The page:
Afghanistan lost because money won

Oliver Bullough


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As someone who wasn’t John F. Kennedy first remarked, “victory has a hundred fathers, but defeat is an orphan” and few defeats are as comprehensively abandoned as that of the West in Afghanistan. Europeans have blamed Americans; Americans have blamed Afghans; and ordinary Afghans once again are paying the price for it all. 

Many veterans are saying that they feel betrayed that the sacrifices they and their friends made in fighting the Taliban counted for nothing, including in this moving speech by Tom Tugendhat in the British House of Commons. I can’t help feeling, however, that the seeds of defeat were sown long ago, by our failure to insist that the Afghan officials use the money given to them for the good of the country, rather than keep it for themselves.

  • “Civilian officials at the Pentagon and their counterparts at the U.S. Department of State and in the intelligence agencies had long dismissed corruption as a significant factor in the U.S. mission in Afghanistan. Many subscribed to the belief that corruption was just part of Afghan culture — as if anyone willingly accepts being humiliated and robbed by government officials. In more than a decade of working to expose and fight corruption in Afghanistan, I was never told by a single Afghan, “We don’t really mind corruption; it’s part of our culture.” Such comments about Afghanistan invariably came only from Westerners,” wrote Sarah Chayes in Foreign Affairs.

Chayes is not just being wise after the fact, she was making the same points a decade ago, and published an excellent book in 2015 laying them out in detail. A year after that, John Sopko, the Special Inspector General for Afghanistan Reconstruction, made similar points in a report for Congress.

  • “Our analysis reveals that corruption substantially undermined the U.S. mission in Afghanistan from the very beginning of Operation Enduring Freedom. We found that corruption cut across all aspects of the reconstruction effort, jeopardizing progress made in security, rule of law, governance, and economic growth. We conclude that failure to effectively address the problem means U.S. reconstruction programs, at best, will continue to be subverted by systemic corruption and, at worst, will fail,” the report said.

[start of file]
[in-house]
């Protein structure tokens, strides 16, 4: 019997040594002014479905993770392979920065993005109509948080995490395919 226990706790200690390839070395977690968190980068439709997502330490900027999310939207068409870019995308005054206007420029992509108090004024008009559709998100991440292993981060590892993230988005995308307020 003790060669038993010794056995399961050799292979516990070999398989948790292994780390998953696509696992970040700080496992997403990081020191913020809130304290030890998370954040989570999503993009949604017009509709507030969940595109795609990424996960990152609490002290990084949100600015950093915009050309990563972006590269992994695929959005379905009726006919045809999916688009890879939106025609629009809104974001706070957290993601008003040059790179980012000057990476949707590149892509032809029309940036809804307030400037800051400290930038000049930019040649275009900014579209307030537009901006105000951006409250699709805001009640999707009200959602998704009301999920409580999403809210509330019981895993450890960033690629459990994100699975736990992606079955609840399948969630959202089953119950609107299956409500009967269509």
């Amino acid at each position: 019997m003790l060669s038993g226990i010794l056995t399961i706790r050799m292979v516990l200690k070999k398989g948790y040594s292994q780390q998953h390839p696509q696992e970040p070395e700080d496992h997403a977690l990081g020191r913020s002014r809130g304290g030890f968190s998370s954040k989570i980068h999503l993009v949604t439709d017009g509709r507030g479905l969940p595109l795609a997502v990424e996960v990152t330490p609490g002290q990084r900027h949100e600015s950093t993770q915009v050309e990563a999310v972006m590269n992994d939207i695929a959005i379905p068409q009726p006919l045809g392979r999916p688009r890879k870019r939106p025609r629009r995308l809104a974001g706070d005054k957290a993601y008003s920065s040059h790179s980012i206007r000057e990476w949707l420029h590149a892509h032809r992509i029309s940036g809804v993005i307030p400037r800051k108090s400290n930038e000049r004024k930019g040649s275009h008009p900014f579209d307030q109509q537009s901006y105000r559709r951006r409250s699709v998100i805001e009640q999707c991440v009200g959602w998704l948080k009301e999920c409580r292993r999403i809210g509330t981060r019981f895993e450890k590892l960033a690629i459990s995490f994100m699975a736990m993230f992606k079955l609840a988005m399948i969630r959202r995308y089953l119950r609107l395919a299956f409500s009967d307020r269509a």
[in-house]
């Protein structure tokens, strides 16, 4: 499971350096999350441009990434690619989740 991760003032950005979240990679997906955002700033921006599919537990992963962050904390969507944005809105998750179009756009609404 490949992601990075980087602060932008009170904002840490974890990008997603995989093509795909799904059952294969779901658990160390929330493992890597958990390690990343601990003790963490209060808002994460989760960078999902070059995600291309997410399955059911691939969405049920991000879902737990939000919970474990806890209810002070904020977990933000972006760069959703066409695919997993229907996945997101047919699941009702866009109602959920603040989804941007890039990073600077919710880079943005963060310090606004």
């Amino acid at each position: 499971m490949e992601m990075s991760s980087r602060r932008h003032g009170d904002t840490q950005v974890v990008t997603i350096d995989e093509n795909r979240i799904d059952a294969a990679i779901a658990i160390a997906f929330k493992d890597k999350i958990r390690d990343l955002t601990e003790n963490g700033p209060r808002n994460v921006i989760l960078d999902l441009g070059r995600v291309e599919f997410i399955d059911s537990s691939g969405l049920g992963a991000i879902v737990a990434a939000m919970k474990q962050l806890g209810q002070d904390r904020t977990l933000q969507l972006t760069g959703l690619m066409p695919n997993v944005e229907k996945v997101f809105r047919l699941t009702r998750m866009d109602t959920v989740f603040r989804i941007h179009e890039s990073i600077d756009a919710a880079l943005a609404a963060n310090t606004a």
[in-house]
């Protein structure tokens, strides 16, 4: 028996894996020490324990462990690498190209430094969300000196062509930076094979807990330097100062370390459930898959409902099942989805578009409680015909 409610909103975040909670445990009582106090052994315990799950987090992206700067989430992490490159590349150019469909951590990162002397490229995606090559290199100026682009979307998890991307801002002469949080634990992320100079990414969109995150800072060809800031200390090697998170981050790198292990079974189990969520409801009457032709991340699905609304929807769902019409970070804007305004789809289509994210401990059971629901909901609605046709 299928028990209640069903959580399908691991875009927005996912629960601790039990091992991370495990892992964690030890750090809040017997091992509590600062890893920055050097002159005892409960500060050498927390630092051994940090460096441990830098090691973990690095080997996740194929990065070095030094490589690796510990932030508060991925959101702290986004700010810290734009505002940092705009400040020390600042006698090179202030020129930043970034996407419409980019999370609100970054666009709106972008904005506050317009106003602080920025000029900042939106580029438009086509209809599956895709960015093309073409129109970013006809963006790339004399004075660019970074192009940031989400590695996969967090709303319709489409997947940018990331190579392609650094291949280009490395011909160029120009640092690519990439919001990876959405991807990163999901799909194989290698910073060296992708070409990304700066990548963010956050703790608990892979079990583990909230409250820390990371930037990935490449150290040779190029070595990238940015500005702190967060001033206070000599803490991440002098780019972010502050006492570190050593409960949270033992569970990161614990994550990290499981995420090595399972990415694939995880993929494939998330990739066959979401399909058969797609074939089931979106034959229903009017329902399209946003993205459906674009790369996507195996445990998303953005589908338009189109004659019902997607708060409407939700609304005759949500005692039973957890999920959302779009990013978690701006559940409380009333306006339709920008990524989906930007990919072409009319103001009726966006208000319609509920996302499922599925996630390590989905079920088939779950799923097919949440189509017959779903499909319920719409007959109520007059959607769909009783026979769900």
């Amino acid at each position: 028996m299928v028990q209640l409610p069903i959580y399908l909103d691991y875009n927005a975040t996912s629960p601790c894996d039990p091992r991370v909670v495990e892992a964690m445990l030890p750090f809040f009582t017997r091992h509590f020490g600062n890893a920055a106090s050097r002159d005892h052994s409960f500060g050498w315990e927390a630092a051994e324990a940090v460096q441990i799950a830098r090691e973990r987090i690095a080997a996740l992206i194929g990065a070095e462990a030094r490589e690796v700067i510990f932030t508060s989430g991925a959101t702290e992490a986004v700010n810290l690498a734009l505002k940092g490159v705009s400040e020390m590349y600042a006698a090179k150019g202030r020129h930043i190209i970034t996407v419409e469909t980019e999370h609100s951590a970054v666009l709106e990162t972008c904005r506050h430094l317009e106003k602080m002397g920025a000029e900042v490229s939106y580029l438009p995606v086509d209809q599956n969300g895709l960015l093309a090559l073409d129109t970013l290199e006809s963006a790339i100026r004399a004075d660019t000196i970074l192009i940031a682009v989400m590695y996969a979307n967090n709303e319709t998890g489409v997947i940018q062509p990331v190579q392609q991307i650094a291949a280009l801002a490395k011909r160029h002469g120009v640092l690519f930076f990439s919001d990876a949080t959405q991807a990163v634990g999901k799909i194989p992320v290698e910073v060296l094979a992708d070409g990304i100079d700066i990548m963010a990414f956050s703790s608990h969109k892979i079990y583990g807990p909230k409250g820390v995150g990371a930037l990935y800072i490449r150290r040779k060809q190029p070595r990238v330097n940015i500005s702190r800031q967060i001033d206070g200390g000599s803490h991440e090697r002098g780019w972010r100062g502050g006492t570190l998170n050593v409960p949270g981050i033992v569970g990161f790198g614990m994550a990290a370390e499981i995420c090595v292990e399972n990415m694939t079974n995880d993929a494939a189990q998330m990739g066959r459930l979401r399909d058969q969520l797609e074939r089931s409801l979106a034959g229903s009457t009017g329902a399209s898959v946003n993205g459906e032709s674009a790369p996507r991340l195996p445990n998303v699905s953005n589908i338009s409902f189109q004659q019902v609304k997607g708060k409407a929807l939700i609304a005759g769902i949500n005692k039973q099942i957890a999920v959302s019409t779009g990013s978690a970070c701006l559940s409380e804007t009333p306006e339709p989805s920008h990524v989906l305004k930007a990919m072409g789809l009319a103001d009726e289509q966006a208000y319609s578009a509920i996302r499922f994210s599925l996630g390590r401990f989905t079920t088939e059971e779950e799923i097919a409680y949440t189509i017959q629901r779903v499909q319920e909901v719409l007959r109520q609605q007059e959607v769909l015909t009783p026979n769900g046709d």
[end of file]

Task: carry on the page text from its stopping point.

Corruption undermines our friends and emboldens our enemies; it acted as a recruiting sergeant for the Taliban, while sapping the government troops’ willingness to fight. Why die when the president is going to flee at the first sign of danger?

Of course, the United States is not solely to blame for the failure to recognize that if you don’t conquer corruption, you can’t win a war. European countries have proved as persistently incapable of paying for any international law enforcement effort as they are of paying for their own defense. And outside NATO countries, the country is worse. There are very many jurisdictions that are happy to accept money from anyone, not least Dubai, as detailed in this Carnegie report published last year.

  • “For almost two decades now, billions of dollars in corruption proceeds have been funneled from Afghanistan, a country devastated by four decades of conflict, to Dubai. These outflows have played a part in stunting Afghanistan’s economic and political development, facilitating the resurgence of the Taliban, and exacerbating regional instability,” wrote Brian George.